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Commencement.

The Evolution of Post-Graduate Destinations

Diverse origins, homogenous endings.


By Alexander Davies & Bobby McCarthy04-05-2020

Introduction

Much has been said of the increasing geographic diversity of Harvard College students. Harvard’s website brags of attracting students “from all 50 states and over 80 countries.”



But how does this geographic diversity translate into life after college? In short, it doesn’t.

Results and Interpretation

Using location and graduation data available through the Harvard Alumni Directory, Harvard Open Data Project (HODP) was able to map the rough locations of the majority of college graduates from the class of 1950 up to the class of 2019. The map (above) shows an overwhelming concentration in major cities like New York, Cambridge, and San Francisco, as well along the east coast.

The data does show a significant deviation in alumni geography by class year. The gif (below) highlights the changes. Recent graduates are more likely to live in San Francisco, Los Angeles and Cambridge, whereas older graduates are a little more spread out and less concentrated in major cities.

New York City remains the most popular destination throughout every recorded class year. Cities like Cambridge, Los Angeles, San Francisco, and Chicago vary dramatically by class year.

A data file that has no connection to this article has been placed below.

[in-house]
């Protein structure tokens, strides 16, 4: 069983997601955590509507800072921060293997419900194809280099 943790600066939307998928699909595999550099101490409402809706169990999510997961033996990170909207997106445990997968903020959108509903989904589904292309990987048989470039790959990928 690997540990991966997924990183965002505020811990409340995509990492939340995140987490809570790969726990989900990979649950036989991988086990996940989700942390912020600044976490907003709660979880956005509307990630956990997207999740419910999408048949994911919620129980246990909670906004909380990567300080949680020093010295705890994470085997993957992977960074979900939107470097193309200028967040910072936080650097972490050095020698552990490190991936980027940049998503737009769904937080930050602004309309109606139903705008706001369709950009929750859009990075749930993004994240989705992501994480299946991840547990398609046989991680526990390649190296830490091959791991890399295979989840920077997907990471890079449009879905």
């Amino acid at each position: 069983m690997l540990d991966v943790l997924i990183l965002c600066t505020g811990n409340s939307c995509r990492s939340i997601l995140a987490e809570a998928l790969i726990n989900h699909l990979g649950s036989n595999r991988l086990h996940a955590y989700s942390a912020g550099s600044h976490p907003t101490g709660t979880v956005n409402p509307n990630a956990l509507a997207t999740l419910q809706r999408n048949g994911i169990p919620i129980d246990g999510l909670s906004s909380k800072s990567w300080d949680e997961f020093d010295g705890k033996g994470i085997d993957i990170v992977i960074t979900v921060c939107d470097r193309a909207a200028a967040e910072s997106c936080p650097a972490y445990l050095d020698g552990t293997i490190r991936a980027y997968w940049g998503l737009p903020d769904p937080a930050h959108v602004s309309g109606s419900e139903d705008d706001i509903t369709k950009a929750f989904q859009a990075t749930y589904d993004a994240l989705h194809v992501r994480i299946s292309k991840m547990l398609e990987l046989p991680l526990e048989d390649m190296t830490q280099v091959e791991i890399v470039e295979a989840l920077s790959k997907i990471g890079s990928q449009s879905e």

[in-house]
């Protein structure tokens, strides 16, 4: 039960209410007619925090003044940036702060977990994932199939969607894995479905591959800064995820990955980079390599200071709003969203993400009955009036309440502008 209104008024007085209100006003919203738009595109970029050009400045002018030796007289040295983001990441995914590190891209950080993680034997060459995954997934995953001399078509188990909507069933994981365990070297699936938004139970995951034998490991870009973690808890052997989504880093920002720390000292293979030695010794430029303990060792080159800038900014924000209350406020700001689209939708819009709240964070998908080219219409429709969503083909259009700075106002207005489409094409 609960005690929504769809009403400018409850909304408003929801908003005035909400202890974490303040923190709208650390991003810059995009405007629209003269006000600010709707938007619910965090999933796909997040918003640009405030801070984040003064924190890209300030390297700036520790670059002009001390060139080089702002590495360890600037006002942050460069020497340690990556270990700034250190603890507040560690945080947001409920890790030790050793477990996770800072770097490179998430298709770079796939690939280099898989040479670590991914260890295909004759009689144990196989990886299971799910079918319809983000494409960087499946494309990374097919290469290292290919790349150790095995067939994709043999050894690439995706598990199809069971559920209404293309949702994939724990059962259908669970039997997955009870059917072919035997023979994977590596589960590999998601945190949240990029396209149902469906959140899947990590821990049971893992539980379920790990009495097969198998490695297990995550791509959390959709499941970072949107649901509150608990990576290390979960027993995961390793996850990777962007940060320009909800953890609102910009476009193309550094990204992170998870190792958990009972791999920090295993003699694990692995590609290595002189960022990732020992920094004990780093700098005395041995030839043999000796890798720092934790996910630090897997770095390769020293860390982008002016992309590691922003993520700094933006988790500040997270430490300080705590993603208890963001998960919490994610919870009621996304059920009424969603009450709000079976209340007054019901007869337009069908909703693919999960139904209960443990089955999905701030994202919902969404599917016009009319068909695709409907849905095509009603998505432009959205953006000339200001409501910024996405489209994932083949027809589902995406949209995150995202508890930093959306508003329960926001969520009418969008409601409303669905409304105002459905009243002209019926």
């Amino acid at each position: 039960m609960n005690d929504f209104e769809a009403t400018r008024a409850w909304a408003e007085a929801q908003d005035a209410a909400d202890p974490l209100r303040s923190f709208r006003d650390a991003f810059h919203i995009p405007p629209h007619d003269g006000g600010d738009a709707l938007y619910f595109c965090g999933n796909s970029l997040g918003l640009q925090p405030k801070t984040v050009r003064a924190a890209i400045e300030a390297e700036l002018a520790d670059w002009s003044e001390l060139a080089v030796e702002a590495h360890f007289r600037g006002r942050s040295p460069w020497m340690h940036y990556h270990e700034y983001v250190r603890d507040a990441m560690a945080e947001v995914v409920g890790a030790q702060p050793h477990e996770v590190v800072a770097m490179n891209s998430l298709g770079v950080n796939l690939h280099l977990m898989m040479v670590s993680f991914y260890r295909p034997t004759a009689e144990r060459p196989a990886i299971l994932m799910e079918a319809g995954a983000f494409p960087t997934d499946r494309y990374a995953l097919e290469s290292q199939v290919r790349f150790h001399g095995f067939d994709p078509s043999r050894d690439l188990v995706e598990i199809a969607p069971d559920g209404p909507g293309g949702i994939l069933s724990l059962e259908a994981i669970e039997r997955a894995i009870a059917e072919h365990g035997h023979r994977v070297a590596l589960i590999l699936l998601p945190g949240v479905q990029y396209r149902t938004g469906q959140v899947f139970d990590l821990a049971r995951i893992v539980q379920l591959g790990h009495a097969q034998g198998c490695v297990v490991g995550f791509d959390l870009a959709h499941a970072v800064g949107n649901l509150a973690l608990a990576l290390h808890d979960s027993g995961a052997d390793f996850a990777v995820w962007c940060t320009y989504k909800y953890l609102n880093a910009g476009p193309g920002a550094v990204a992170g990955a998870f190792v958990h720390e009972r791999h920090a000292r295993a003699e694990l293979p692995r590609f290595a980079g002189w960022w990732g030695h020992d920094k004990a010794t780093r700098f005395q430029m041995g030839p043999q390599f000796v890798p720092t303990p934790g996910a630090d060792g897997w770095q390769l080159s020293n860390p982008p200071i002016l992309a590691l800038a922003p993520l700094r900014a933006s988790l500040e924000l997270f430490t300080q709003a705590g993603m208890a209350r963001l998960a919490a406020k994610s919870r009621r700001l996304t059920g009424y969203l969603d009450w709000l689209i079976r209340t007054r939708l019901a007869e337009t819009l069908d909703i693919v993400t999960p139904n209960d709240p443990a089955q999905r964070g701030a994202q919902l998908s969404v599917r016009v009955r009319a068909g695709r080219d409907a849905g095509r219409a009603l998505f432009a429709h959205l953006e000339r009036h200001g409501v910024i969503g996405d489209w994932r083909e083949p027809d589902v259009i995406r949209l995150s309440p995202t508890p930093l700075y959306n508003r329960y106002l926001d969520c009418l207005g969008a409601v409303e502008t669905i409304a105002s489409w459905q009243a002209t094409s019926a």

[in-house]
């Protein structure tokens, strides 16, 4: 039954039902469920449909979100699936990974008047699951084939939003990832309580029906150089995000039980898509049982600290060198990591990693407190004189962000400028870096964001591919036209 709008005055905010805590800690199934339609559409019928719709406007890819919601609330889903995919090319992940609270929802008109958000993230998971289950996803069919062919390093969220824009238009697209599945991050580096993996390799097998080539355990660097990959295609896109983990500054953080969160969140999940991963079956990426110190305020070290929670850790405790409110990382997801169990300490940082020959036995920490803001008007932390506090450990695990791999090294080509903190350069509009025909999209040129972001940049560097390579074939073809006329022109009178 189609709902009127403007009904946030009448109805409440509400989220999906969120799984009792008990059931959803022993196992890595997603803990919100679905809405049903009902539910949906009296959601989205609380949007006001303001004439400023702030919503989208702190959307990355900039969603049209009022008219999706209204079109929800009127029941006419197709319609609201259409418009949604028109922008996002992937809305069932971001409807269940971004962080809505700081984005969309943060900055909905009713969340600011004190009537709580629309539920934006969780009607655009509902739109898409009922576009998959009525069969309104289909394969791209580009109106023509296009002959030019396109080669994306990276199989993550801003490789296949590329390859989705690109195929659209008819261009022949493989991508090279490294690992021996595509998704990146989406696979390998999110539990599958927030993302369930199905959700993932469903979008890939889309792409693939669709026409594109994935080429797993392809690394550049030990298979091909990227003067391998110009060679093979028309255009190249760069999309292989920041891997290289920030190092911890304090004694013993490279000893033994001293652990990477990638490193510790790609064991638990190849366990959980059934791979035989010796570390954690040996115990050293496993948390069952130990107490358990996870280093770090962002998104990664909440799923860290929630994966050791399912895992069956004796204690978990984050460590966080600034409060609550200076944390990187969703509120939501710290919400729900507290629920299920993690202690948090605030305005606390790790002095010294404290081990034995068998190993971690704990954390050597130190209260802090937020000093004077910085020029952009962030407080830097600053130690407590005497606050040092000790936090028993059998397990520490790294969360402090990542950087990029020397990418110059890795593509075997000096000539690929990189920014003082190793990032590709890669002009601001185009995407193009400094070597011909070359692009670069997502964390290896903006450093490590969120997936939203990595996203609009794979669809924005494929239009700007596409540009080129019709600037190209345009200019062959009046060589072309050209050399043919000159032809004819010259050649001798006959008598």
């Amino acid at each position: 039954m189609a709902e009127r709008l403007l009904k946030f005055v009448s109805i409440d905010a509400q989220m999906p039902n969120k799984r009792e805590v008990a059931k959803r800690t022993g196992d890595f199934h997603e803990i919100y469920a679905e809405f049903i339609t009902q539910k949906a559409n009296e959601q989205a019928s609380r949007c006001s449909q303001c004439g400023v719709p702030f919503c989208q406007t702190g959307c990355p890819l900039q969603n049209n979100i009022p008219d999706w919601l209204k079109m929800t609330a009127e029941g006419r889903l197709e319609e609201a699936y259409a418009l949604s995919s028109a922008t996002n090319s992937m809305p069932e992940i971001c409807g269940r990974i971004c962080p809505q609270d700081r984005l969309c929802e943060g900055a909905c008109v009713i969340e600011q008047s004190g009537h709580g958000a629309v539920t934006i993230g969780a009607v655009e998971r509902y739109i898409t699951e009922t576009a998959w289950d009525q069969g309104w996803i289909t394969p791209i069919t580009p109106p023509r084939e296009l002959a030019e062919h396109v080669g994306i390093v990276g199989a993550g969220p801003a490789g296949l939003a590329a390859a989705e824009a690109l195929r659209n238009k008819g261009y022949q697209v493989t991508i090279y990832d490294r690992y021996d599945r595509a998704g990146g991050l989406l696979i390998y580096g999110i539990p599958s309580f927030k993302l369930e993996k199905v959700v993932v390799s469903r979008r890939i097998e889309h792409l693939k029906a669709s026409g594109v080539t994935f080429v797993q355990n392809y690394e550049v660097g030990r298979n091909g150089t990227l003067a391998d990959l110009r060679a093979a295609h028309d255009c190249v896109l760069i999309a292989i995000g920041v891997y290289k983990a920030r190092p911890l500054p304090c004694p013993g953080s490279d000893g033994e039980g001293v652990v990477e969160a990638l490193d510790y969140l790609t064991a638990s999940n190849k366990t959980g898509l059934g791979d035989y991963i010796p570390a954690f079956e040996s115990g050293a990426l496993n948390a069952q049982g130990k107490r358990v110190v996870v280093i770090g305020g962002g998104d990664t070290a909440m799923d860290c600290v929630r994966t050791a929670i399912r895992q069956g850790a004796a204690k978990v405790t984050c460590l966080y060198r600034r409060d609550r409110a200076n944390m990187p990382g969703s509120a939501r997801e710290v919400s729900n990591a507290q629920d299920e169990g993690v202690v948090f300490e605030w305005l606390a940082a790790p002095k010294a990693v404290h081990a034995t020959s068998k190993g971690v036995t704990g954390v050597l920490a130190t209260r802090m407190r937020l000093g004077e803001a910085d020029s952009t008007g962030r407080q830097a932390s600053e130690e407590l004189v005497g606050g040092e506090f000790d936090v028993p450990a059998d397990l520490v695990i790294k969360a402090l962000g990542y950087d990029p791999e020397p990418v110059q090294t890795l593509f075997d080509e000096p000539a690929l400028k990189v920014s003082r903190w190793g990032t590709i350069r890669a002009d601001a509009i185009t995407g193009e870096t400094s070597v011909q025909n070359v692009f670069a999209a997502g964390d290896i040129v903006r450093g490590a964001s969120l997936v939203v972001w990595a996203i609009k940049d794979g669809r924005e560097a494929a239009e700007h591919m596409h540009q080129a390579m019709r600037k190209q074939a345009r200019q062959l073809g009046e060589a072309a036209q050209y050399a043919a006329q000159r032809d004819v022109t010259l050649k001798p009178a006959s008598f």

Post-undergraduate locations over time.

A third graphic (below) shows total alumni geography by state. Unsurprisingly, alumni are concentrated in California, Massachusetts, and New York, followed by Texas, Florida, Maryland, Virginia, New Jersey, Pennsylvania, and Connecticut. But what is far more striking is how much of the map appears blank. Forty states appear to have fewer than one thousand Harvard alumni (with locations in the database), including surprises like Illinois (985 residents) and Colorado (696 residents). North Dakota and South Dakota have just 80 combined alumni. Minnesota has just 66.


Alumni populations in each of the continental states for Classes of 1950–2019.

Students may begin geographically diverse, but the alumni data collected by HODP certainly does not support a diverse alumni population. Alumni are increasingly drawn to the same big cities in the same states. Over 40% of Harvard College Alumni live in Los Angeles, San Francisco, Boston, Cambridge, and New York City. Perhaps Harvard should stop solely focusing on their incoming students’ geographic diversity and start to ponder where their resources and connections are sending their graduates and how they can better equip their students to make an impact in their home states.


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